Skin infection – Causes, Symptoms, Treatments, and Risk factors

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The skin is the body’s first line of defence against infection. Multiple layers of the skin like the epidermis, dermis and subcutaneous layer provide various types of protection. All the skin layers work together to prevent skin infections.

A small cut is enough to allow an invading microorganism to enter the skin. This is how a skin infection frequently begins. 

Sometimes the cut is not so small, such as after surgery. When the skin is injured somehow, it is more vulnerable to infections.

What is a skin infection?

Infections are typically caused by one of the three organisms, namely, bacteria, virus or fungi. Yeasts and parasites are also known to cause infections. 

Most organisms are harmless on the skin’s surface. Bacteria are usually abundant on all human skin. However, trouble can ensue when they enter the skin through a cut. 

Skin infections can sometimes occur when the microorganisms infect the deep tissues beneath the skin. 

Cellulitis is a skin infection that causes redness, swelling and pain in the infected area. Skin abscess or boil is the collection of pus under the skin and is another type of skin infection.

Causes and types of skin infection

The types of skin infections are categorised based on the organism causing the infection. 

Bacterial skin infections

Bacterial skin infection occurs when bacteria enter the skin through hair follicles or tiny skin breaks. This can be caused by wounds, scrapes, cuts, surgery, sunburn, burns, animal or insect bites and preexisting skin disorders. 

Bacterial skin infection can range in size from a small spot to the entire body surface. They can also range in severity, from harmless to life-threatening. Common bacterial skin infections are

  • Staphylococcal infections 
  • Cellulitis
  • Impetigo

Viral skin infections

Viral skin infections encompass a wide range of conditions. They can be a reaction to a virus within the body or a skin infection.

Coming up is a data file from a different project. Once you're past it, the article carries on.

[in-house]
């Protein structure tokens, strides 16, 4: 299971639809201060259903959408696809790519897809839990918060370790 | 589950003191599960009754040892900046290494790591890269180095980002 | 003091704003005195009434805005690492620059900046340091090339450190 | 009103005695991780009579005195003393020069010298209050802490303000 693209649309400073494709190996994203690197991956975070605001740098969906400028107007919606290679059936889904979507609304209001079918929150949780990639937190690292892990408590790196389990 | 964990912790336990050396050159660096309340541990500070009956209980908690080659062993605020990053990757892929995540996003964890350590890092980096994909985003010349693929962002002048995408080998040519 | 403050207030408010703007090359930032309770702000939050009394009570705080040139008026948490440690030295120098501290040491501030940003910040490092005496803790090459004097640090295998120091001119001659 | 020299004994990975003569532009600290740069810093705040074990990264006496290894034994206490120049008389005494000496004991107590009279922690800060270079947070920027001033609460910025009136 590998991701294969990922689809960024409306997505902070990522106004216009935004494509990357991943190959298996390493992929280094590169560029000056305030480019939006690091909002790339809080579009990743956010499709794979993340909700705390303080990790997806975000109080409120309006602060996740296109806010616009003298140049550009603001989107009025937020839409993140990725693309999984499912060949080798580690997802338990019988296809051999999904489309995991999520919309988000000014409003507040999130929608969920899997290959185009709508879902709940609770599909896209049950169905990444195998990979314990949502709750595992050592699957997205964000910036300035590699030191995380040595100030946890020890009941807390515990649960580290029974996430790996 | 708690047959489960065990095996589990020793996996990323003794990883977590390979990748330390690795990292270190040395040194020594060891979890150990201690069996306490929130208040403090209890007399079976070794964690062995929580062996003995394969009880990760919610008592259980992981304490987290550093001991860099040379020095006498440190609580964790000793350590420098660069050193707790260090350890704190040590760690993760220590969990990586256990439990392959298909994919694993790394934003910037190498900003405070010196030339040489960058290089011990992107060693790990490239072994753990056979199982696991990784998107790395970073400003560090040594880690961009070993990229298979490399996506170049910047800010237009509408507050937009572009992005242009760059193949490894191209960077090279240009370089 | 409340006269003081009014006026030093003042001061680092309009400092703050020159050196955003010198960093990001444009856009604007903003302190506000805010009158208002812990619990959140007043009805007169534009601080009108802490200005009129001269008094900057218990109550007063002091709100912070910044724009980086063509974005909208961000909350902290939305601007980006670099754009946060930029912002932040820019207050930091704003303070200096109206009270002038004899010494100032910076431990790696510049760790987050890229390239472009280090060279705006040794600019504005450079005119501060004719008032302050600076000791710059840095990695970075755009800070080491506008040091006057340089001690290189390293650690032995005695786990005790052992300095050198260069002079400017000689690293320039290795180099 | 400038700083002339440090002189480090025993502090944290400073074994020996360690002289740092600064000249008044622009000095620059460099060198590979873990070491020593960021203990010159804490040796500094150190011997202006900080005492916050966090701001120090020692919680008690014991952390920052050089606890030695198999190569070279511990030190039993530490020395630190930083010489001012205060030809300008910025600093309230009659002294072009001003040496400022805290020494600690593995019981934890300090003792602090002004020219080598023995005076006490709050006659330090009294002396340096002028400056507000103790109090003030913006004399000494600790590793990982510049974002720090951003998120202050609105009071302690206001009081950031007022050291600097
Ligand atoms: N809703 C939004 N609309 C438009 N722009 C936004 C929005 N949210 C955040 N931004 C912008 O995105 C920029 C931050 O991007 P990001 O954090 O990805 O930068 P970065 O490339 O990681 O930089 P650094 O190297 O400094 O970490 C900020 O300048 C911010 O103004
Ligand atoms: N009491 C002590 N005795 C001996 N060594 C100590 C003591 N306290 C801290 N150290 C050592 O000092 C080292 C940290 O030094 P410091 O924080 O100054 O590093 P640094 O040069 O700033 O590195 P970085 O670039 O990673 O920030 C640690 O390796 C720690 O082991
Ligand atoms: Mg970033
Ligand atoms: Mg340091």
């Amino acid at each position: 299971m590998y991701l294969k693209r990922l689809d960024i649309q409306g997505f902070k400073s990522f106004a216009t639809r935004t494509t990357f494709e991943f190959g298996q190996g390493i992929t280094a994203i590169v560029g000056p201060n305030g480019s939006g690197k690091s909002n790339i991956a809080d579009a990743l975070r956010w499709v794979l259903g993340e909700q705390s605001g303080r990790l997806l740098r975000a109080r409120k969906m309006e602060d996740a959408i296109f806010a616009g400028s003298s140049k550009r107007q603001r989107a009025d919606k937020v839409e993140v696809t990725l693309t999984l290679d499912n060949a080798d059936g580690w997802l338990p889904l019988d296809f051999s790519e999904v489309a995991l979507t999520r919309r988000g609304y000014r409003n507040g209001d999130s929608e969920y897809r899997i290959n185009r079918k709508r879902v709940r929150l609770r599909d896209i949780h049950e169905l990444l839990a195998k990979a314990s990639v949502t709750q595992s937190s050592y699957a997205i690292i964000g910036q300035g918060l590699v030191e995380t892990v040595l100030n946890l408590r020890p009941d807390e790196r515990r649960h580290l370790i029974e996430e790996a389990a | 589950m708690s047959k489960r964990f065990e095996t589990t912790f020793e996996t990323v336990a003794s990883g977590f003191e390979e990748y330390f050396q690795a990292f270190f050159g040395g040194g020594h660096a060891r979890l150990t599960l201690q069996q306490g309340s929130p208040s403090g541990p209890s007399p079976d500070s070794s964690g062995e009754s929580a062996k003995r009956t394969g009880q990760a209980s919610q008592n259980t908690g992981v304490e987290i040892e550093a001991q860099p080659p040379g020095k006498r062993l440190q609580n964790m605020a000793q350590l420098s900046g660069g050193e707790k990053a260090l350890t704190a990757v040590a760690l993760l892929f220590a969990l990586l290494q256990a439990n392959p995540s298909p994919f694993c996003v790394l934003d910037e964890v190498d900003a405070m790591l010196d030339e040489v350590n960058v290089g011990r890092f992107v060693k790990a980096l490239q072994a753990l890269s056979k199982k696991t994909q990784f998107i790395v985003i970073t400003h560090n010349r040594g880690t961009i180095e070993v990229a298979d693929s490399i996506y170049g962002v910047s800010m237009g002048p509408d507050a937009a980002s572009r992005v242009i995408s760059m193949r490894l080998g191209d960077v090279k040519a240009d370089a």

They range from completely harmless to quite severe (but not usually life-threatening). Some are contagious, while others are not dangerous even when touched. 

Viral skin infections include,

Fungal skin infections

Fungal skin infections can cause skin rashes. They usually manifest as itchy, red, circular rashes and thick, discoloured, flaky nails. 

Some fungal skin infections are

Parasitic skin infection

Epidermal Parasitic Skin Diseases (EPSDs) are a diverse group of infectious diseases caused by parasites in the upper layer of the skin. The infection manifests on the skin as a red, bumpy and itchy rash.

Infections caused by parasites include

Skin infections

Skin infections occur when viruses, fungi, parasites or bacteria penetrate and spread through the skin. 


Boil on Skin

Boils, also known as skin abscesses, are deep and localised bacterial skin infections caused by Staphylococcus aureus. It starts as red, sore spots and develops into bumps with pus.  Boils are not contagious in and of themselves, but the pus and liquid inside the boil containing the bacteria can infect the person affected and those in contact.


Impetigo is also a bacterial skin infection that causes blisters or sores on the face, neck and hands. It also affects the diaper area in kids.


Cellulitis is a deep skin bacterial infection. The hands and legs are the most commonly infected region. It can also appear on the belly and around the eyes, mouth and anus. 

Cellulitis can affect normal skin, but it usually occurs when an injury causes a skin break, such as an accident or surgery. Bacteria can go into the skin through cuts and cause infection.


Ringworm is a fungal skin infection. The fungi can cause mild yet bothersome rashes. Fungal skin infections are also referred to as tinea infections. 

Ringworm occurs when fungus grows anywhere on the body. It begins as a red, scaly patch or bump on the skin. 

Ringworm on the scalp may begin as a small pimple-like sore before becoming patchy, flaky or scaly. Those on the nails can affect one or more fingers or toes.

Jock itch is a form of ringworm that occurs when fungus grows in the groin, upper thighs and buttocks. The athlete’s foot is when the fungus grows on the feet.


Methicillin-resistant Staphylococcus aureus is abbreviated as MRSA. MRSA infections begin as small red bumps that quickly develop into deep, painful abscesses. 

MRSA is a Staph skin infection that commences as swollen, painful bumps resembling pimples that are warm when touched. 


Eczema is an inflammatory skin condition that is not contagious. It is a chronic disease that causes dry, itchy skin that can ooze clear fluid when scratched. 

Eczema is typically characterised by itching, redness and scaliness.

Symptoms of skin infection

Symptoms depend on the cause of the skin infection.